Have you been following the casting announcements for Disney's live-action adaptation of their Best Picture nominated classic Beauty & The Beast (1991)? First came the collective girlfriend of millennials Emma Watson as Belle. But she's not the only Beauty in the cast. Former Downton Abbey star "Cousin Matthew" himself Dan Stevens, who slimmed down and muscled up since that show and immediately shifted perceptions with an about face turn in The Guest, signed on as the cursed romantic Beast. 

Given that Lady Rose (Lily James) and Daisy from the Downton kitchen (Sophie McShera) are playing Cinderella and her stepsister this coming weekend at the movies one has to wonder which Downton Abbey star is next for which big Disney property? Maggie Smith's schedule just opened up Mouse House. Jump on that before someone else grabs her!

But in all seriousness... Downton Abbey has a deep bench of valuable players some of whom made their names in the movies (Maggie Smith and Elizabeth McGovern chief among them), some of whom will probably be content to stay well employed in British television, and a few of which are already trying their hand at transferring to film. But how much longer can that series keep telling its repetitive story? (Don't misunderstand: I love Downton -- even when its at its weakest -- but the writers room is definitely on loop)

If I were a casting director I'd have the whole cast (so many rich character talents) under surveillance for restlessness and would definitely be trying to lure the ice cold beauty Michelle Dockery away. She's hitting movie screens this summer in Tarsem Singh's next movie Self/less. which happens to co-star her new love interest on Downton film/tv regular and handsomest man on earth Matthew Goode.

But back to BEAUTY & THE BEAST for a wrap-up
It looks like Luke Evans will be Gaston to Emma Watson's Beauty in the forthcoming live action adaptation of the musical. No word yet on whether he'll put on more muscle or if 'ev'ry last inch of him's covered in hair' but he can definitely sing!  

 

Do you think he harmonizes with Jon Kartajarena at home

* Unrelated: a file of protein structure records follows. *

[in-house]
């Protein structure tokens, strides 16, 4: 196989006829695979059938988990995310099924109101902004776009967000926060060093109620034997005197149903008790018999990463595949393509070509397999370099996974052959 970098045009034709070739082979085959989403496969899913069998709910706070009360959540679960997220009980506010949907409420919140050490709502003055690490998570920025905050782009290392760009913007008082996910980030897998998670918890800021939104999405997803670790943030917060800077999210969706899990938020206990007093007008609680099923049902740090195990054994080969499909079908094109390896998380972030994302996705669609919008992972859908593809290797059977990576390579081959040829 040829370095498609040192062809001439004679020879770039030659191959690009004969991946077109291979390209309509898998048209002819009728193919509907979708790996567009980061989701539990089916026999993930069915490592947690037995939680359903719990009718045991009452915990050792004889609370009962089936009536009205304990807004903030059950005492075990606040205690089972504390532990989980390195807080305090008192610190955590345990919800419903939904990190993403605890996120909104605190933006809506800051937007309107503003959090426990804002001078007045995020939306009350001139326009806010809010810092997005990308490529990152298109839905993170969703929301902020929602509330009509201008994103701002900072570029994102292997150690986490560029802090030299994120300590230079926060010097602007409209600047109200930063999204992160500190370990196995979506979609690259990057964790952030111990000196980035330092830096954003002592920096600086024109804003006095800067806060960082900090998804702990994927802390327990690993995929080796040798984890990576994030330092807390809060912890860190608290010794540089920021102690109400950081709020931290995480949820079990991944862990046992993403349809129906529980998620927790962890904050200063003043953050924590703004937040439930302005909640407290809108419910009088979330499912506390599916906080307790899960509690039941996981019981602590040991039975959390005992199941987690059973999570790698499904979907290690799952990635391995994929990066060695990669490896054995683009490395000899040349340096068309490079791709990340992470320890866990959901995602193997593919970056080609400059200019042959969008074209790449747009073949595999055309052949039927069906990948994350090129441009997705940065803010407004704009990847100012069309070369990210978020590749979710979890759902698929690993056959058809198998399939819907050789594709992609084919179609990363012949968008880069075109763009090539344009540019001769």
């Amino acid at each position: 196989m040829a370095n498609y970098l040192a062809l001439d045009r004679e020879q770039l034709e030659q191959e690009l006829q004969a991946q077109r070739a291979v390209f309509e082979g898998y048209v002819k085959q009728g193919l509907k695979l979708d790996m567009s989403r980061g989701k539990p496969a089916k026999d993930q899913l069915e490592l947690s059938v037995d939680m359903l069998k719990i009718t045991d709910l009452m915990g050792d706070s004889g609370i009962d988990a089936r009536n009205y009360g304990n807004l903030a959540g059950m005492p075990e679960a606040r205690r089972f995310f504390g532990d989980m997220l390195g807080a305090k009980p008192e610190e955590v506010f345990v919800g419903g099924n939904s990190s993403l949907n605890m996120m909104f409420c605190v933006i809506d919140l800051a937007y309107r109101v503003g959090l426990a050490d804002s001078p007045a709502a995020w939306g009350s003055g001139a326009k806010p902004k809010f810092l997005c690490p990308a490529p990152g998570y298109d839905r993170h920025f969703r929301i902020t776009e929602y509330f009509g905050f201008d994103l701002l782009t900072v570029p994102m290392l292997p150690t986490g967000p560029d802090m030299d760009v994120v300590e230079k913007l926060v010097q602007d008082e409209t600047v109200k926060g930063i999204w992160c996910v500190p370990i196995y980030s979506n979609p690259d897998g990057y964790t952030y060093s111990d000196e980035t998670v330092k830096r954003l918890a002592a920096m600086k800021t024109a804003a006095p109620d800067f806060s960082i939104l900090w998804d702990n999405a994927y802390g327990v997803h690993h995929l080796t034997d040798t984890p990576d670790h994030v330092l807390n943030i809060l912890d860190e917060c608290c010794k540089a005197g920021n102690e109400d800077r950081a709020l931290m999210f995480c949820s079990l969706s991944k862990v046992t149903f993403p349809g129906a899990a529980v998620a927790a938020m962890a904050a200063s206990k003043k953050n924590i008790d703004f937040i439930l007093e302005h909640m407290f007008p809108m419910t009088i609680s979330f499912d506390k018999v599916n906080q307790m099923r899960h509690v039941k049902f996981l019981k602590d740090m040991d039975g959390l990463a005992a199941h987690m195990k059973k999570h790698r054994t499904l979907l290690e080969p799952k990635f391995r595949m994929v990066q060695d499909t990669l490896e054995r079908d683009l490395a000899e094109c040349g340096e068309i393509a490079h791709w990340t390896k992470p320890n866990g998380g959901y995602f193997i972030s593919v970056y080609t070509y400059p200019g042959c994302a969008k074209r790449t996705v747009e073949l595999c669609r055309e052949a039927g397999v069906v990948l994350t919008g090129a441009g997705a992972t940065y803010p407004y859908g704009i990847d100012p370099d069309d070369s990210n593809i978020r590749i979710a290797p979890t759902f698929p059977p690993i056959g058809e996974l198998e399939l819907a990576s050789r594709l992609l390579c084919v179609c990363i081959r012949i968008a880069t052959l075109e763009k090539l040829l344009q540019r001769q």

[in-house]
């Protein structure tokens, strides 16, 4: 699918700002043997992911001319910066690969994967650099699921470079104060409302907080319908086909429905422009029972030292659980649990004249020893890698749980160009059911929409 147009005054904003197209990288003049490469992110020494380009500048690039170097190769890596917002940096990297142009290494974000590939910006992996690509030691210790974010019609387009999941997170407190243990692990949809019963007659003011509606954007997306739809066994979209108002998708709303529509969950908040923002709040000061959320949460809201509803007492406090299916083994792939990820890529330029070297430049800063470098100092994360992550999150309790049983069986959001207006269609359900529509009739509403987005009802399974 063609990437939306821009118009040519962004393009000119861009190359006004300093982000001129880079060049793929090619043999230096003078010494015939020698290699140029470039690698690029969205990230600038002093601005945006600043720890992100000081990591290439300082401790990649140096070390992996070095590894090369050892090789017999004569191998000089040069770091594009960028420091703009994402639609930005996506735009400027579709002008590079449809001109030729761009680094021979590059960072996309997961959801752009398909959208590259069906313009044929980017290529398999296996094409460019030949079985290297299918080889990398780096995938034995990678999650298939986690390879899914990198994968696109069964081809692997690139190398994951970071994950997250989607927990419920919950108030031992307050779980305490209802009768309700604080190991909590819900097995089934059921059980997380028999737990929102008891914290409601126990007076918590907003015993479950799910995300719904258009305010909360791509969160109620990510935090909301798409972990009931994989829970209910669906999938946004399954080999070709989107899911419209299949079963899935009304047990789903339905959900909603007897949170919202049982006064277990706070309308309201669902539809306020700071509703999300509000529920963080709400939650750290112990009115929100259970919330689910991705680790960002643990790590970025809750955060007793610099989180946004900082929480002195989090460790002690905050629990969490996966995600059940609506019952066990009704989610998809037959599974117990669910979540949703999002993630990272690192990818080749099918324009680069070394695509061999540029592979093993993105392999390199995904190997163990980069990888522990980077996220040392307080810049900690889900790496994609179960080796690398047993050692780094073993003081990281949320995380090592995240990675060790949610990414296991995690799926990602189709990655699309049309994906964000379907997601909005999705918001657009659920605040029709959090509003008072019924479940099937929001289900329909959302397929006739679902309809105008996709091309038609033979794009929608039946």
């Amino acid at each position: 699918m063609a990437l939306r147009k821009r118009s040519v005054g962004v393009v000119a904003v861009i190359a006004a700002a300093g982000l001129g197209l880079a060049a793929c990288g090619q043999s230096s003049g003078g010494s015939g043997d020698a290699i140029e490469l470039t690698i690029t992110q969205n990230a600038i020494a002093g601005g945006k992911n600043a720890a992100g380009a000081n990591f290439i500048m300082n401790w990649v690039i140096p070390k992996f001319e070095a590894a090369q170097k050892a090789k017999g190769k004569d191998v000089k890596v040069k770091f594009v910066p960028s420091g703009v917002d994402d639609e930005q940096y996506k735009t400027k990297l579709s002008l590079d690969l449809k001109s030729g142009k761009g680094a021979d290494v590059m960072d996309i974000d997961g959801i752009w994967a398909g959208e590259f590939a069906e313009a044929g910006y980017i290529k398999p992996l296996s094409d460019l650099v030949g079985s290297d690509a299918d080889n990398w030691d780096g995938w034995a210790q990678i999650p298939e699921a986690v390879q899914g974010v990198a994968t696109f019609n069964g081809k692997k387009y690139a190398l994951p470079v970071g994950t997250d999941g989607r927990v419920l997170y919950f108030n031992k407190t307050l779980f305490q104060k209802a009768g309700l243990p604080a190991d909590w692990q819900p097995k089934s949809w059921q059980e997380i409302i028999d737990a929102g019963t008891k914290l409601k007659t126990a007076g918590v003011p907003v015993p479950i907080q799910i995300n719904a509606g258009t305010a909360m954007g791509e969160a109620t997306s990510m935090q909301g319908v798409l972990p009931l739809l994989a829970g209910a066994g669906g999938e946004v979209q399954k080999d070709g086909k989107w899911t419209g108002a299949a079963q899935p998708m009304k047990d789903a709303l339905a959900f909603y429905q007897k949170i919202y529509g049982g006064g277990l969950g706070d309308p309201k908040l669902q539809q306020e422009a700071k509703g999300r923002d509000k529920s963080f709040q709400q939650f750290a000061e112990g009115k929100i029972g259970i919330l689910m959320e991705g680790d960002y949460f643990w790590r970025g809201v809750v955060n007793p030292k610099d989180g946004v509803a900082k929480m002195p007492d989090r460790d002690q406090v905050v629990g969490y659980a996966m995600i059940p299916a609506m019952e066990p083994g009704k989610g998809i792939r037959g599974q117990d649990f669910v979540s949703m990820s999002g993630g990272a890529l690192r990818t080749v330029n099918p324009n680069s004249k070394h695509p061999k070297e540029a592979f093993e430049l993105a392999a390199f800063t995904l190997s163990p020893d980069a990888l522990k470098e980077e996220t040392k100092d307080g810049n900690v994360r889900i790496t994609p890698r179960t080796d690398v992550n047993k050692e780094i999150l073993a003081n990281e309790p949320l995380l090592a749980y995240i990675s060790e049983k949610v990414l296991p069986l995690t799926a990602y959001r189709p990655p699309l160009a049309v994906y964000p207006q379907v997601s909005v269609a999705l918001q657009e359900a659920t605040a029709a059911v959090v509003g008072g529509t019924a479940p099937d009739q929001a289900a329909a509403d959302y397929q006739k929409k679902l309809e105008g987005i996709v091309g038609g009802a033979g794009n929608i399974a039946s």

Friday
Feb282014

Review: Non-Stop

Here's Amir on this weekend's high-octane Oscar escape starring 3 Oscar nominees.

In the opening scene of NON-STOP, federal air marshal Bill Marks is sitting in his car in the parking lot of the New York airport before he enters the building to take his flight. As he fidgets with his phone, making one last call before departing, he turns the radio on. The radio voices just happen to be discussing the issue of airport security in the post 9/11 world. Fast forward to ninety minutes later when the mystery of the film is solved and the dead and alive are separated and the television is on. The newscaster, mic in hand, looks us straight in the eyes and, under the guise of national news, explains what we have just witnessed. She clarifies the twists of the film with sincerity and merrily wraps up by tying everything with a bow. As the title suggests, subtlety is not Non-Stop’s strongest suit, but it is precisely the combination of ridiculous and grandiose that makes it such an enthralling experience.

Liam Neeson, in the latest episode of the subtextual franchise which reinvents him as America’s unlikelies action star, stars as Bill Marks (that name!) an air marshal who has been assigned to a New York to London flight. Also on the plane: Jen Summers (Julianne Moore) a seemingly nervous woman intent on finding a window seat – she ends up in the one next to agent Marks, a school teacher named Bowen (Scoot McNairy), an NYPD officer named Austin (Corey Stoll), Michelle Dockery and Lupita Nyong’o as flight attendants, and a seven year old girl called Becca, whose first interaction with Marks screams "Emotional Subplot!" thousands of miles ahead of its destination.